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$120,000 Makes a Big IMPAC
The Straits Times (Singapore) 
Copyright 2005 Singapore Press Holdings Limited

November 26, 2005 Saturday

This year's longlist for the International IMPAC Dublin literary award boasts a Singapore connection. Malaysian-born, Singapore-raised and now United States-based author Vyvyane Loh's Breaking The Tongue is among the 132 books on the list.

Set in Singapore on the eve of the Japanese invasion during World War II, the epic novel centres on Claude Lim, a boy from an Anglophile family who has to wrestle with issues of nationality and identity.

When Life! called the Boston-based author yesterday, she was unaware that her book had been shortlisted. When told that the award has the richest prize money in the world, with 100,000 euros (S$120,000) going to the winner, she exclaimed: 'Are you serious? I must be totally clueless.'

She was modest about her chances of winning: 'I bet it's a long shot. I'll be happy to be on the shortlist.'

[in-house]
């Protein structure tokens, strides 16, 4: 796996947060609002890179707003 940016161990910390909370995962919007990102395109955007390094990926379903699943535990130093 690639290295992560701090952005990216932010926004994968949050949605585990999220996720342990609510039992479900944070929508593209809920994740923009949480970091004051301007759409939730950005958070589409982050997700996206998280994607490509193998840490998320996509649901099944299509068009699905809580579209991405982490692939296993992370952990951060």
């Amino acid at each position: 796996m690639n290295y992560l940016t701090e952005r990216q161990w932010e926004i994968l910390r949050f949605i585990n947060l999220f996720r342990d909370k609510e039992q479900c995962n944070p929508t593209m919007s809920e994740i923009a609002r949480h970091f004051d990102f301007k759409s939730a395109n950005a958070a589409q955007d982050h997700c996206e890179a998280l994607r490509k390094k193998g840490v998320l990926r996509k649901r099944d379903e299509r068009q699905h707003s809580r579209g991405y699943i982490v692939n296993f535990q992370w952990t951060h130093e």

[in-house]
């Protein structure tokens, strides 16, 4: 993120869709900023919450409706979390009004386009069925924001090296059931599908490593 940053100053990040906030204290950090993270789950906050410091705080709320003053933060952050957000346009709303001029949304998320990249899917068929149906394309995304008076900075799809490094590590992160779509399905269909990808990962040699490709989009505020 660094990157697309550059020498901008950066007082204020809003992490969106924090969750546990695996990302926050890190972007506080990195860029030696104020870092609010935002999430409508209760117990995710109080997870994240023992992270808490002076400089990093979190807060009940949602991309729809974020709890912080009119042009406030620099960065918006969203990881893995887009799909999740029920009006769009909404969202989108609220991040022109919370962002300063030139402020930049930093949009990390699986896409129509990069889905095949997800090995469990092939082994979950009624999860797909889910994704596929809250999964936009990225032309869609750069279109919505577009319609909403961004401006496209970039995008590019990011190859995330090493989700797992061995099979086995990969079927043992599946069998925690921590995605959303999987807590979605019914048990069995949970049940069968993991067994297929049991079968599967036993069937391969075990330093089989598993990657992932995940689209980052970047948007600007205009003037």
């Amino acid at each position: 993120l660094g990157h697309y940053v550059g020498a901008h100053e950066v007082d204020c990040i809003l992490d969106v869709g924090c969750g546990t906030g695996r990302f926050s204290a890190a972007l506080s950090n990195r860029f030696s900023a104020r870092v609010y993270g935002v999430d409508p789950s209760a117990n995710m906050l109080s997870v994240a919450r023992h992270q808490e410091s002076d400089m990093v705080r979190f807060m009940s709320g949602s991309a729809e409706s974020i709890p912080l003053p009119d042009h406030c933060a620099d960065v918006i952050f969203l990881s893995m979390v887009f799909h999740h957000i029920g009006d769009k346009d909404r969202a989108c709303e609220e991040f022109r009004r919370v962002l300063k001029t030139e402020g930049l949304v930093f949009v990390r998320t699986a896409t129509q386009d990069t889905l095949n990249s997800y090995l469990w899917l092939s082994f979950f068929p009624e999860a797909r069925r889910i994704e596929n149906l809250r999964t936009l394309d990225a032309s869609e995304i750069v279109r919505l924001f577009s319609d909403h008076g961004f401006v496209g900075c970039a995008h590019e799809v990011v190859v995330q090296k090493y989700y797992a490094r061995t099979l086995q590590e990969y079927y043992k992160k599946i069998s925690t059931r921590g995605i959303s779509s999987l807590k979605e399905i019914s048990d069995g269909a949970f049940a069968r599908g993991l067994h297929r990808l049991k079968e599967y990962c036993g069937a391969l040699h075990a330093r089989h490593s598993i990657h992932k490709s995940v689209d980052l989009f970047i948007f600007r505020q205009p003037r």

The IMPAC award was established in 1994 by Ireland's Dublin City Council and sponsored by IMPAC a productivity improvement company. It is open to books in any language.

The prize is significant because the longlist is nominated by libraries from around the world, reflecting a truly diverse range of interests.

This year, nominations were submitted by 180 libraries from 124 cities in 43 countries, including Singapore's National Library. This year's list includes 31 translated books spanning a total of 15 languages.

Asian titles made a strong showing this year. Among the nominees are Amitav Ghosh's The Hungry Tide, a love story which takes place in the Bay of Bengal; Ha Jin's well-received War Trash, which is set against the Korean War; and Guo Xiaolu's Village Of Stone, about Beijing's younger generation.

The longlist will be whittled down to a shortlist, to be announced in April, by an international panel of judges.

The judges this year include Scottish writer Andrew O'Hagen and Italian poet Paolo Ruffilli. The chairman is Eugene Sullivan, a former US court of appeals chief judge.

The winner will be announced on June 14. Last year's winner was The Known World by American Edward P Jones.

Ong Sor Fern

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